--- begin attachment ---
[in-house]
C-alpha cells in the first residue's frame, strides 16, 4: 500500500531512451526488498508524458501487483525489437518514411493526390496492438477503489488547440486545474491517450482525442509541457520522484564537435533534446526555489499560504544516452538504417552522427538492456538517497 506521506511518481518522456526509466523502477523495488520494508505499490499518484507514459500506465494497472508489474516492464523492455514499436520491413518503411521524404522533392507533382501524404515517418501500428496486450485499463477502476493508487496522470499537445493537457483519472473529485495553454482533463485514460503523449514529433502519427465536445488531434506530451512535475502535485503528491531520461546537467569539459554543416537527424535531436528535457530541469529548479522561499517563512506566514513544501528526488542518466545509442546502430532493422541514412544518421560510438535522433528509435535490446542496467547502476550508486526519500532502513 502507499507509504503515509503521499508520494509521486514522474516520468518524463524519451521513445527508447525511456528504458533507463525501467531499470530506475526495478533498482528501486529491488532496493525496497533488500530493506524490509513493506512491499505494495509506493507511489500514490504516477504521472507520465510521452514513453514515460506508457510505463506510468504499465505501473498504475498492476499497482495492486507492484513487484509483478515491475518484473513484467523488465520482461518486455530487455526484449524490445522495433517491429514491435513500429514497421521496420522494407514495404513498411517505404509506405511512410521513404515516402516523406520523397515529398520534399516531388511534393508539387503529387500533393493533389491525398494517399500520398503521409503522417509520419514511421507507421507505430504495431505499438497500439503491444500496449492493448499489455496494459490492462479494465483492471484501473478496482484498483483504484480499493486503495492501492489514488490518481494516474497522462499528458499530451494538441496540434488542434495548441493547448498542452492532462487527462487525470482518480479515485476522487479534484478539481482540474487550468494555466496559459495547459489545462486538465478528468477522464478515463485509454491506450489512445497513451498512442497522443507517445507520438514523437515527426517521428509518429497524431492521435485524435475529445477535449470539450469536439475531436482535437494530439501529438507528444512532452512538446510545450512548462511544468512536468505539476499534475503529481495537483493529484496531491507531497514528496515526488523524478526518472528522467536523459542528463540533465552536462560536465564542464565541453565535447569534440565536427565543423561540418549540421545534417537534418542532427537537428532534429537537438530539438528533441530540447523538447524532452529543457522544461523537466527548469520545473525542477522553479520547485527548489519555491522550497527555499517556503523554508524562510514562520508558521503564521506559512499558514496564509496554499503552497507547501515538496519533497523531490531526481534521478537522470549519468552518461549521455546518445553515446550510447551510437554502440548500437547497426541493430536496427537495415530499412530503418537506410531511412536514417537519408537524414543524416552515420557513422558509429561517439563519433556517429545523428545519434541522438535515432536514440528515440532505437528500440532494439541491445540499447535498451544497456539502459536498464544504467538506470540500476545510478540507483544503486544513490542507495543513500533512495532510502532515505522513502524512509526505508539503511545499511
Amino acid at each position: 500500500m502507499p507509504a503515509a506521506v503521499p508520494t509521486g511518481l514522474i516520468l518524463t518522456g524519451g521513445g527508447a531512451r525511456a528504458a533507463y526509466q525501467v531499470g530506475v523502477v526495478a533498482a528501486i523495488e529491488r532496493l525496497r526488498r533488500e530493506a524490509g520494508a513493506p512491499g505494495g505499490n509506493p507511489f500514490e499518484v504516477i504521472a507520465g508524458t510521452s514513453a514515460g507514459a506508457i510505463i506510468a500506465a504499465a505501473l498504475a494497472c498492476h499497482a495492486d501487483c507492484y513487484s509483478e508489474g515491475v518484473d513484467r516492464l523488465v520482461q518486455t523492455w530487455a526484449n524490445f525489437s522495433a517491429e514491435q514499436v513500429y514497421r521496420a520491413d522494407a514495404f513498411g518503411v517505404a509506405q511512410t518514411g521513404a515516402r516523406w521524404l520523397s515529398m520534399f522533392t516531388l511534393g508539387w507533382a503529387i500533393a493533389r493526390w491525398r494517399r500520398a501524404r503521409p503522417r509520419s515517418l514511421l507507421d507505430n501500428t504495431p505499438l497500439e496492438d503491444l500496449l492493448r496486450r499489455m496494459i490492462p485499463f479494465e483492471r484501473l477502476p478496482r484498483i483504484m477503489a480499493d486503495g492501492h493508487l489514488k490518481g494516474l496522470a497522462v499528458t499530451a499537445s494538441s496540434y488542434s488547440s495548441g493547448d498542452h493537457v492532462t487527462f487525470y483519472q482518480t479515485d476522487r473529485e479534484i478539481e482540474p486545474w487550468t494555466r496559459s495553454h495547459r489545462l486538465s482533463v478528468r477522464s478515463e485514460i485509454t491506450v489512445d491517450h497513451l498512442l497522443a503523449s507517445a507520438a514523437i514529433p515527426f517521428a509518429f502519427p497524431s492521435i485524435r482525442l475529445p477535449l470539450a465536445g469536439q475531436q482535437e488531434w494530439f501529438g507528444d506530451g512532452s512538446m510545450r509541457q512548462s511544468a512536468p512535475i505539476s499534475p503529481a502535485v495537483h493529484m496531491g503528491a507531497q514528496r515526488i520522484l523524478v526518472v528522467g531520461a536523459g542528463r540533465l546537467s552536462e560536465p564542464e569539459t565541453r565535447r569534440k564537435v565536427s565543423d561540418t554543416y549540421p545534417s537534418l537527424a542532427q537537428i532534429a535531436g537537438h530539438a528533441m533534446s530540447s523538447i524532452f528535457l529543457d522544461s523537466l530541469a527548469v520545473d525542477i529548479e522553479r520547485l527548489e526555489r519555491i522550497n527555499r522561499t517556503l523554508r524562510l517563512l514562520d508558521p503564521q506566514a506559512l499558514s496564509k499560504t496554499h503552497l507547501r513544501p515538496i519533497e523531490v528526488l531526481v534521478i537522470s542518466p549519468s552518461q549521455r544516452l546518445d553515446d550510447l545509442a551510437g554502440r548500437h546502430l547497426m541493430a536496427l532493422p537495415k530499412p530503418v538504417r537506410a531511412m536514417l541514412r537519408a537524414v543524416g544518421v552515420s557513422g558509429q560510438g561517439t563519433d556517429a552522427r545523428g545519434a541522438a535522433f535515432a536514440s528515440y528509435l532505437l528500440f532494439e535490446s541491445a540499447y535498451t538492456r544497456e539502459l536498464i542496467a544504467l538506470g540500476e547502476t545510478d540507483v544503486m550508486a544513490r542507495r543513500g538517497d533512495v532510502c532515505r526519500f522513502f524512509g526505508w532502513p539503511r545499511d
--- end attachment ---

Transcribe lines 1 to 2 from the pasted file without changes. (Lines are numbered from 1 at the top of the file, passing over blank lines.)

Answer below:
[in-house]
C-alpha cells in the first residue's frame, strides 16, 4: 500500500531512451526488498508524458501487483525489437518514411493526390496492438477503489488547440486545474491517450482525442509541457520522484564537435533534446526555489499560504544516452538504417552522427538492456538517497 506521506511518481518522456526509466523502477523495488520494508505499490499518484507514459500506465494497472508489474516492464523492455514499436520491413518503411521524404522533392507533382501524404515517418501500428496486450485499463477502476493508487496522470499537445493537457483519472473529485495553454482533463485514460503523449514529433502519427465536445488531434506530451512535475502535485503528491531520461546537467569539459554543416537527424535531436528535457530541469529548479522561499517563512506566514513544501528526488542518466545509442546502430532493422541514412544518421560510438535522433528509435535490446542496467547502476550508486526519500532502513 502507499507509504503515509503521499508520494509521486514522474516520468518524463524519451521513445527508447525511456528504458533507463525501467531499470530506475526495478533498482528501486529491488532496493525496497533488500530493506524490509513493506512491499505494495509506493507511489500514490504516477504521472507520465510521452514513453514515460506508457510505463506510468504499465505501473498504475498492476499497482495492486507492484513487484509483478515491475518484473513484467523488465520482461518486455530487455526484449524490445522495433517491429514491435513500429514497421521496420522494407514495404513498411517505404509506405511512410521513404515516402516523406520523397515529398520534399516531388511534393508539387503529387500533393493533389491525398494517399500520398503521409503522417509520419514511421507507421507505430504495431505499438497500439503491444500496449492493448499489455496494459490492462479494465483492471484501473478496482484498483483504484480499493486503495492501492489514488490518481494516474497522462499528458499530451494538441496540434488542434495548441493547448498542452492532462487527462487525470482518480479515485476522487479534484478539481482540474487550468494555466496559459495547459489545462486538465478528468477522464478515463485509454491506450489512445497513451498512442497522443507517445507520438514523437515527426517521428509518429497524431492521435485524435475529445477535449470539450469536439475531436482535437494530439501529438507528444512532452512538446510545450512548462511544468512536468505539476499534475503529481495537483493529484496531491507531497514528496515526488523524478526518472528522467536523459542528463540533465552536462560536465564542464565541453565535447569534440565536427565543423561540418549540421545534417537534418542532427537537428532534429537537438530539438528533441530540447523538447524532452529543457522544461523537466527548469520545473525542477522553479520547485527548489519555491522550497527555499517556503523554508524562510514562520508558521503564521506559512499558514496564509496554499503552497507547501515538496519533497523531490531526481534521478537522470549519468552518461549521455546518445553515446550510447551510437554502440548500437547497426541493430536496427537495415530499412530503418537506410531511412536514417537519408537524414543524416552515420557513422558509429561517439563519433556517429545523428545519434541522438535515432536514440528515440532505437528500440532494439541491445540499447535498451544497456539502459536498464544504467538506470540500476545510478540507483544503486544513490542507495543513500533512495532510502532515505522513502524512509526505508539503511545499511